How will the Reserve Bank of Australia (RBA) balance the risk of a Sydney housing “bubble” against the otherwise sluggish Australian economy?

Yesterday (Monday 1st June, 2015) Treasury Secretary, John Fraser, declared that Sydney and parts of Melbourne were “unequivocally” a residential property bubble. He not only warned of a bubble but said there was unequivocal evidence that one existed. This is one of the strongest official warnings I’ve seen of a Sydney, and potentially partial Melbourne, property price bubble, however, it must be noted that this is not representative of the rest of Australia’s property market at the time of writing.

These comments follow comments by Greg Medcraft, the usually reserved chairman of the Australian Securities and Investments Commission (ASIC), a couple of weeks ago with warnings about a housing “bubble” in Sydney and to a lesser extent Melbourne.

The RBAs balancing act comes as all other economic signals indicate further rate cuts are more than just a possibility this year, however further cuts to the historic low interest rate may continue to fuel this Sydney residential housing “bubble” at a time when personal debt levels are also at very high levels again.

Interest rate changes are considered a “blunt” monetary policy instrument and therefore the RBA will have to consider the broader Australian economy, as they can’t laser target particular areas of the economy with interest rate changes.
 

So what will they do at today’s RBA rate meeting ??

I don’t believe the RBA will drop interest rates at todays June 2015 rates meeting however, given the following economic conditions I do believe we will see a further cut to the historic low rates before the end of 2015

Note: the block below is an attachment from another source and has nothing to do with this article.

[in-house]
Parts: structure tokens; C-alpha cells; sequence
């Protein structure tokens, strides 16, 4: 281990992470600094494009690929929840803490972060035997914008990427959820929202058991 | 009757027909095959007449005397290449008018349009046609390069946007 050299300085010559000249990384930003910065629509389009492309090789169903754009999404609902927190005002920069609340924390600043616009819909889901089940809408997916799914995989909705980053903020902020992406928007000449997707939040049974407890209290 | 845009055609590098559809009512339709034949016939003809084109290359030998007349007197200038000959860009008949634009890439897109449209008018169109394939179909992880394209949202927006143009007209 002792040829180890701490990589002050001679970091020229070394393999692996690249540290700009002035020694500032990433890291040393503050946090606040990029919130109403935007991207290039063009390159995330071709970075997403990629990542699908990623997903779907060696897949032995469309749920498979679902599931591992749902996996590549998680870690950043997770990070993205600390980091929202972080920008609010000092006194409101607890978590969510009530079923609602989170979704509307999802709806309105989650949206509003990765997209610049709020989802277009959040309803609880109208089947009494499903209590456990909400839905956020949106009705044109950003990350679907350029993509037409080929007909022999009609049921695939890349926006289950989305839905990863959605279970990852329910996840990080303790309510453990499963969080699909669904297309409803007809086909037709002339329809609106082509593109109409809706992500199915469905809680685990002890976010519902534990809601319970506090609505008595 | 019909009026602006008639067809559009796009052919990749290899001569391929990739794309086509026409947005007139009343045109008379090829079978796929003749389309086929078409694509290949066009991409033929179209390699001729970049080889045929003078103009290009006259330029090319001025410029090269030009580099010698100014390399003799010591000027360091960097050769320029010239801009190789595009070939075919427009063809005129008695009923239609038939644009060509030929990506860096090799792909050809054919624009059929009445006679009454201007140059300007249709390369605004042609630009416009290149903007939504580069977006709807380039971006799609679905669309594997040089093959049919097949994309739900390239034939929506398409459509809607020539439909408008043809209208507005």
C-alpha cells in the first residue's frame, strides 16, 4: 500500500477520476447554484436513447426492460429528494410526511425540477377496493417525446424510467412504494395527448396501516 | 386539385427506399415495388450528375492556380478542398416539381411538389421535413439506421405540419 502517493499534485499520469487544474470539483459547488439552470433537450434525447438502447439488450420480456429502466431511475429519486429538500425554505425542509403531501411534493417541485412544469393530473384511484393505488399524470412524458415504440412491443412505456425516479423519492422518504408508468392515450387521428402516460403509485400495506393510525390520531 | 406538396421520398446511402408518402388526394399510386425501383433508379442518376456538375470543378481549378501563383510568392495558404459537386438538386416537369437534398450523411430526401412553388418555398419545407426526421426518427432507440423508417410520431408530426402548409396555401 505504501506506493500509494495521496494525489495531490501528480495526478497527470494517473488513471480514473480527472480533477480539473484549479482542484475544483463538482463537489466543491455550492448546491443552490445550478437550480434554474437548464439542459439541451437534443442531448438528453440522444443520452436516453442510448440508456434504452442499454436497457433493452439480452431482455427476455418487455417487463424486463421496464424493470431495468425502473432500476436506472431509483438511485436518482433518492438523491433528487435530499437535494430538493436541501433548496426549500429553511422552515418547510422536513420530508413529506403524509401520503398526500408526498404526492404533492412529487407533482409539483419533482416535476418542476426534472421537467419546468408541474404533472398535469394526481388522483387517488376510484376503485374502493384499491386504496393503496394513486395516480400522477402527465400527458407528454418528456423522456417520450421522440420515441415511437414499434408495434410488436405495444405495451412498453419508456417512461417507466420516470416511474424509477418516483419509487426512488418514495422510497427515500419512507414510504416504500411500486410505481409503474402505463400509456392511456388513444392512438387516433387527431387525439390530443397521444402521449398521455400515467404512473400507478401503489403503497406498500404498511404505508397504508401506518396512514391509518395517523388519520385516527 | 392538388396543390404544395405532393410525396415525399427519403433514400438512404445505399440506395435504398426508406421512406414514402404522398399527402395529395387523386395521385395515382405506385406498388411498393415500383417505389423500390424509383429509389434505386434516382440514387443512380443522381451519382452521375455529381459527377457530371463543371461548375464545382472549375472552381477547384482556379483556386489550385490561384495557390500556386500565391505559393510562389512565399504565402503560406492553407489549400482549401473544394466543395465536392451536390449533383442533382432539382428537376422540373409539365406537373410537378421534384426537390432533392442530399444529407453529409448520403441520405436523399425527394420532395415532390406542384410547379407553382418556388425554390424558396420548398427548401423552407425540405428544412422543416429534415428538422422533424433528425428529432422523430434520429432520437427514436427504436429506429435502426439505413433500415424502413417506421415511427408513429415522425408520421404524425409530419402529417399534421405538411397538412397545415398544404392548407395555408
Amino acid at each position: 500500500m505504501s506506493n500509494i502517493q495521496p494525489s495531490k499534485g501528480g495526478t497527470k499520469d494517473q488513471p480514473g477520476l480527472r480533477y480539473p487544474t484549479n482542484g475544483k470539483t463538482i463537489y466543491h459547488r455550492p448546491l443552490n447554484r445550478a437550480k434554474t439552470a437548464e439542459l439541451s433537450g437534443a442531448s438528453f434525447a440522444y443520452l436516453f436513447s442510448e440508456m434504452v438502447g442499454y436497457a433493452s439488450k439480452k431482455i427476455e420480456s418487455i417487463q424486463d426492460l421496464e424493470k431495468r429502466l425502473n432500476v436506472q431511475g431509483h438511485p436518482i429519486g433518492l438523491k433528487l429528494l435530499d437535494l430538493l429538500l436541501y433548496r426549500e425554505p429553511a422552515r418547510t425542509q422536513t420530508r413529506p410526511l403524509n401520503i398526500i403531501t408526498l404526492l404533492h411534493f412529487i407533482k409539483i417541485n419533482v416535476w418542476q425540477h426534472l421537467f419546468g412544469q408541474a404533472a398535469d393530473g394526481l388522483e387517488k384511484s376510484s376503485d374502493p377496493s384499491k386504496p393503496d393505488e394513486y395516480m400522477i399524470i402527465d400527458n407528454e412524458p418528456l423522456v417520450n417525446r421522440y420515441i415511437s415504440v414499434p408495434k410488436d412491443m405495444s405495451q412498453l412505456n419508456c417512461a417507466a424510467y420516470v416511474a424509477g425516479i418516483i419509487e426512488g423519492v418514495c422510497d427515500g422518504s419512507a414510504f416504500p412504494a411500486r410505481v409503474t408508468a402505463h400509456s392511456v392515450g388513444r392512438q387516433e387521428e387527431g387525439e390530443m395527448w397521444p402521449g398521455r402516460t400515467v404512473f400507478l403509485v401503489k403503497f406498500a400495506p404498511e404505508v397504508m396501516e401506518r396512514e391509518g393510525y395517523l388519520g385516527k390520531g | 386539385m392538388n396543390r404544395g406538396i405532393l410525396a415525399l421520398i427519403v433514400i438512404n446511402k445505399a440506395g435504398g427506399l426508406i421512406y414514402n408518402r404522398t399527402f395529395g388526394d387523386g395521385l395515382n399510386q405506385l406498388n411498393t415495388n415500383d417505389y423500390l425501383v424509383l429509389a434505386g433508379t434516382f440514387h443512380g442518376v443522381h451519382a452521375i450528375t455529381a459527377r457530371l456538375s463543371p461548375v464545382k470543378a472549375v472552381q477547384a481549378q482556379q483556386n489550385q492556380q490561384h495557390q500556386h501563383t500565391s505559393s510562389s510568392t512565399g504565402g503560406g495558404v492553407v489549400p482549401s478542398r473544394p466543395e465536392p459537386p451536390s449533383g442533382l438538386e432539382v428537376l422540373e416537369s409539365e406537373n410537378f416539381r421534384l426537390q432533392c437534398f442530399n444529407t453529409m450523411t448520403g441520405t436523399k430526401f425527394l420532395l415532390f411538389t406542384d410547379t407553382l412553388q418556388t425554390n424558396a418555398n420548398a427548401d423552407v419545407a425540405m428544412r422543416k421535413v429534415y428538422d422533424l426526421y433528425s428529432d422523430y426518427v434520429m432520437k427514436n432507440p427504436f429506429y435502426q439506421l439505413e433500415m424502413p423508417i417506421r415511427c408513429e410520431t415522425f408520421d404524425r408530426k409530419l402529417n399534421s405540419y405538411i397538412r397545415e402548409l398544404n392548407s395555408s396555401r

• the continuing sluggish Australian economy
  • sharp declines in resource-related capital expenditure
  • business investment in Australia contracting at its fastest rate in more than five years and no signs of improvement any time soon (The latest Australian Bureau of Statistics (ABS) Capital Expenditure Survey revealed total real capital expenditure fell by 4.4% and resource-related investment plunged nearly 14% compared with the same time last year. In addition, UBS chief economist Scott Haslem described the latest estimate of investment plans in Australia as “recessionary”, after being “bleak” last time)
  • continued increased unemployment levels which do not appear to have peaked as yet
  • subdued inflation figures and
  • an Australian dollar which although nowhere near prior highs (as I write this article the AUD is a little above 0.76 cents), is still likely to be higher than the RBAs preferred levels.

As always we don’t have a crystal ball however, I do strongly feel the RBA will leave rates on hold today and continue to monitor the effects of prior rate cuts and broader economic factors before the next move on the Australian interest rate.

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